Tuesday, 30 September 2008

A Ready-To-Hack Visual Studio 2008 Solution including NHibernate and Castle Active Record

metafinkI've been taking my first steps into the wonderful world of NHibernate and Castle ActiveRecord, and to make things easier, I've put together a Visual Studio 2008 solution that should build NHibernate, Castle Core, Castle Windsor, Castle Microkernel and Castle ActiveRecord from source, just by firing it up in VS2008 and hitting Ctrl-Shift-B, so you can load it, build it, run it, and start hacking around and getting your hands dirty.

I didn't actually create any  of this - NHibernate is from www.nhibernate.org, Castle is from www.castleproject.org. Thing is, these projects are all interdependent to some extent, the official binaries aren't always up-to-date or in sync with each other, and building them from source means setting up nant, working through various machine-specific configuration glitches... so hopefully this will save you a bit of head-scratching. I've just done an svn trunk checkout from the various projects over the last few days, built each project using nant as per the included instructions, then extracted the Visual Studio projects for the actual runtime libraries (so I've left out unit tests, etc.) and combined it into a single solution, along with a very rudimentary ActiveRecord model project, a simple console app showing how to get things up and running using app.config, and a SQL Express .mdf file containing some test data to make sure it's working.

This is undocumented and full of holes - but if, like me, you've decided it's time to learn this stuff and you just want a working build to play around with, it'll probably save you a couple of hours.

Oh, and it's called Metafink. No reason - things just need a name.

Download it from http://www.dylanbeattie.net/misc/metafink.zip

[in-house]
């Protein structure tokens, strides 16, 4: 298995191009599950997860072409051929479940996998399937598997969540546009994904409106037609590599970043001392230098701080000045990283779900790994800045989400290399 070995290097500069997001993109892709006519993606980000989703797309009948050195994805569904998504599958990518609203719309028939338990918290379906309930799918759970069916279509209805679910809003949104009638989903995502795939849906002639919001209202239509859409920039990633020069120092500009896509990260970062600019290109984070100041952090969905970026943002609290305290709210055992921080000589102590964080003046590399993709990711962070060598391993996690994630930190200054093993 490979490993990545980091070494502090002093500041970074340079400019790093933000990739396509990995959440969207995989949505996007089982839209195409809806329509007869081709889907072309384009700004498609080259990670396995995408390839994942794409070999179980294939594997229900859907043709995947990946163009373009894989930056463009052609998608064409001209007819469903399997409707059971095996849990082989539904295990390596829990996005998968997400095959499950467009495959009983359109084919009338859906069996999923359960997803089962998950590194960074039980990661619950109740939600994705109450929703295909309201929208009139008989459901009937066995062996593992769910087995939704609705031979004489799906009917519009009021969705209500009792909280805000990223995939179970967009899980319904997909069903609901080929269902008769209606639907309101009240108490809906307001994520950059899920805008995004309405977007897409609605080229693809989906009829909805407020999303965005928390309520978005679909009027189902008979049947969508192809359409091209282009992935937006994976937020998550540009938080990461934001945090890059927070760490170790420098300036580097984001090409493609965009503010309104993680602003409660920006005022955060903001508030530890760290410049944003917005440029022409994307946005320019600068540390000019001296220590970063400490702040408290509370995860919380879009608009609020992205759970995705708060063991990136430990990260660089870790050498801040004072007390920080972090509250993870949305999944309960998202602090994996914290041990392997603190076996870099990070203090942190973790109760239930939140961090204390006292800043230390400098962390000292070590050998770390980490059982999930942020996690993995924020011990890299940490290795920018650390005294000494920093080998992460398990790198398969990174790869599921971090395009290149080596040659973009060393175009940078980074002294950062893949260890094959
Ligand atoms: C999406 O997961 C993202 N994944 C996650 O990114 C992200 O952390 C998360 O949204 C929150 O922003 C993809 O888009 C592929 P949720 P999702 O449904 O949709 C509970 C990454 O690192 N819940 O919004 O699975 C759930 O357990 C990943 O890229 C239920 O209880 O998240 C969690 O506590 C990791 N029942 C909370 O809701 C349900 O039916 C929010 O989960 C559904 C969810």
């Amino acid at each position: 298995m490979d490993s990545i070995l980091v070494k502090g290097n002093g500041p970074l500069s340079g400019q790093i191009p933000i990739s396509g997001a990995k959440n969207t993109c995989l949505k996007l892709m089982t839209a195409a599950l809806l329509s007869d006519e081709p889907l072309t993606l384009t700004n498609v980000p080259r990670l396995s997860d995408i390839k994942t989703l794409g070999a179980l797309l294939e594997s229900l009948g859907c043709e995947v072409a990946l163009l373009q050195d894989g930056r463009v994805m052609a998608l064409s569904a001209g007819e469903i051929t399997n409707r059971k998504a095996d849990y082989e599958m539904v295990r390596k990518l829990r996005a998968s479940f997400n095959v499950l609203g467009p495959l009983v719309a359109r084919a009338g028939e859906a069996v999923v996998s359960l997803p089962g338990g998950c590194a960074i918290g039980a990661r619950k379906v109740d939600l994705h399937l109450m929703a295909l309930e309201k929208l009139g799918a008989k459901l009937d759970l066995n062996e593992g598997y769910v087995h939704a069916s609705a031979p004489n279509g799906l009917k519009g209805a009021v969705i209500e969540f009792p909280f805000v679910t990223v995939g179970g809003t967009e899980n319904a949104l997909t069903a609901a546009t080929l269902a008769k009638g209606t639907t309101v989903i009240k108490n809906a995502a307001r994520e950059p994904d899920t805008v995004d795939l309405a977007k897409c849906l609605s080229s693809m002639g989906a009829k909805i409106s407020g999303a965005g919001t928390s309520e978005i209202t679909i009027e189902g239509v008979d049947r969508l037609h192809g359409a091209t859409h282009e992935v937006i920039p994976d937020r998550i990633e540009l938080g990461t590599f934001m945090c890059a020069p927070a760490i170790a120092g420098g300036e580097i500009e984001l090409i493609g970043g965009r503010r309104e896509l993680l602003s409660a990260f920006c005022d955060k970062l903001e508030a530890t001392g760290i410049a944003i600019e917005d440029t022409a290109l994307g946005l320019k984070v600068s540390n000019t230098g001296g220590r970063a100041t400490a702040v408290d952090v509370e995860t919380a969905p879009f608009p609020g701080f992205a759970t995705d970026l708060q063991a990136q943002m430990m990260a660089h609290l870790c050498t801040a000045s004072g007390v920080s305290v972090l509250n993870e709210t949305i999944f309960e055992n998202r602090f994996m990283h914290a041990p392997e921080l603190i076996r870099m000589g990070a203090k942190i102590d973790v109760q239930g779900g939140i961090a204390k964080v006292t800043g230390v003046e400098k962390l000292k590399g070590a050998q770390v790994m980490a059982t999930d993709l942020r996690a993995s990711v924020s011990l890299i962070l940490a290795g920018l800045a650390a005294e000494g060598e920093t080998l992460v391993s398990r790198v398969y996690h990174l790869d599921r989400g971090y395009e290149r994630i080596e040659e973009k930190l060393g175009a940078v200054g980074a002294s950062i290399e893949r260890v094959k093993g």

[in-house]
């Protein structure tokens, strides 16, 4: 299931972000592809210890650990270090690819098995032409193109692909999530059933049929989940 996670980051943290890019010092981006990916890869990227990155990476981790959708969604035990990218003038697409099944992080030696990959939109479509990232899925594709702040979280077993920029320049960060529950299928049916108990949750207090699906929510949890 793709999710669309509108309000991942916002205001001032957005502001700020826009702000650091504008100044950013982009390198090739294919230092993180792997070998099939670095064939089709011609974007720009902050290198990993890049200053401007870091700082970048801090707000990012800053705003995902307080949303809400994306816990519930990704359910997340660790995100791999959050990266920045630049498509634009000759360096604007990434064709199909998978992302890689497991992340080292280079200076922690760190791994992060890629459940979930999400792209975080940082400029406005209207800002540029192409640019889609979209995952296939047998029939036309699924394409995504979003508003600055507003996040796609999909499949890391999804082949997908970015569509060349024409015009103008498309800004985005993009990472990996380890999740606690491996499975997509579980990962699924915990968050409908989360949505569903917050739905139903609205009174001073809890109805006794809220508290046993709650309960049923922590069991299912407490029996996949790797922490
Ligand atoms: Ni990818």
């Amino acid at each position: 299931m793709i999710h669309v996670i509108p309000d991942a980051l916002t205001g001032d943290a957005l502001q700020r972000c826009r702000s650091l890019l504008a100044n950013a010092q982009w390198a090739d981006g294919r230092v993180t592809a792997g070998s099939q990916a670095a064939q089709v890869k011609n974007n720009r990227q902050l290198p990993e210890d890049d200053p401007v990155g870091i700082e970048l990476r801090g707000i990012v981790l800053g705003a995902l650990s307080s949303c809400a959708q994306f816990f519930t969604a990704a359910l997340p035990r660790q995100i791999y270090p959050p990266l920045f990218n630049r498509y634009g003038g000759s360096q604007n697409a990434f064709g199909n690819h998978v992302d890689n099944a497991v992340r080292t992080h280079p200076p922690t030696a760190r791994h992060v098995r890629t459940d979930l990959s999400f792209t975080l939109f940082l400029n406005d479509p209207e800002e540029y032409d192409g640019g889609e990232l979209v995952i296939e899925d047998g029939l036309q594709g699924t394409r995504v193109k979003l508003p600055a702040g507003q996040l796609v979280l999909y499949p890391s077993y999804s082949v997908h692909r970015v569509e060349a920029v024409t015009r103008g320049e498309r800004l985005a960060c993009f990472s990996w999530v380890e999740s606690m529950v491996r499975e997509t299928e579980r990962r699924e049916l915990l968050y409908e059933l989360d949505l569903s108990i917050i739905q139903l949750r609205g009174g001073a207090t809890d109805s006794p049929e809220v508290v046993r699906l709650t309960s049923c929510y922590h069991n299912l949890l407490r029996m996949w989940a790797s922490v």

EDIT: Turns out this isn't quite complete - trying to build it on a machine that had never had any of this stuff on it before, and it appears that  log4net and a couple of other DLLs that are required by NHibernate are missing from the package. For the sake of completeness (and being able to step-debug through the whole stack), I'll try and incorporate these as projects rather than just linking to the binaries - should get this sorted out later today / tonight. Sorry!

Making Your SVN mod_dav_svn Repository Firefox-Friendly

There's a great add-on module for Subversion - mod_dav_svn, which I've blogged about before - that exposes the contents of your repository through a Web server interface. This is great for bringing up designs, ideas and HTML prototypes in meetings - we've got one of those interactive whiteboard things, and we've  saved lots of time, and probably a couple of acres of forest, by showing designs on the screen instead of printing handouts.

This doesn't quite work out-of-the-box, though. It'll sort-of work if you're using Internet Explorer to browse your WebDAV repository, but Firefox and Opera will probably display everything as plain text. Or gibberish. This is because Apache is sending a Content-Type header telling the browser that the content is text/plain, and Apache in turn is getting this information directly from Subversion. To get everything displaying properly, you'll need to make sure that every file in your repository has the proper MIME type associated with it in Subversion.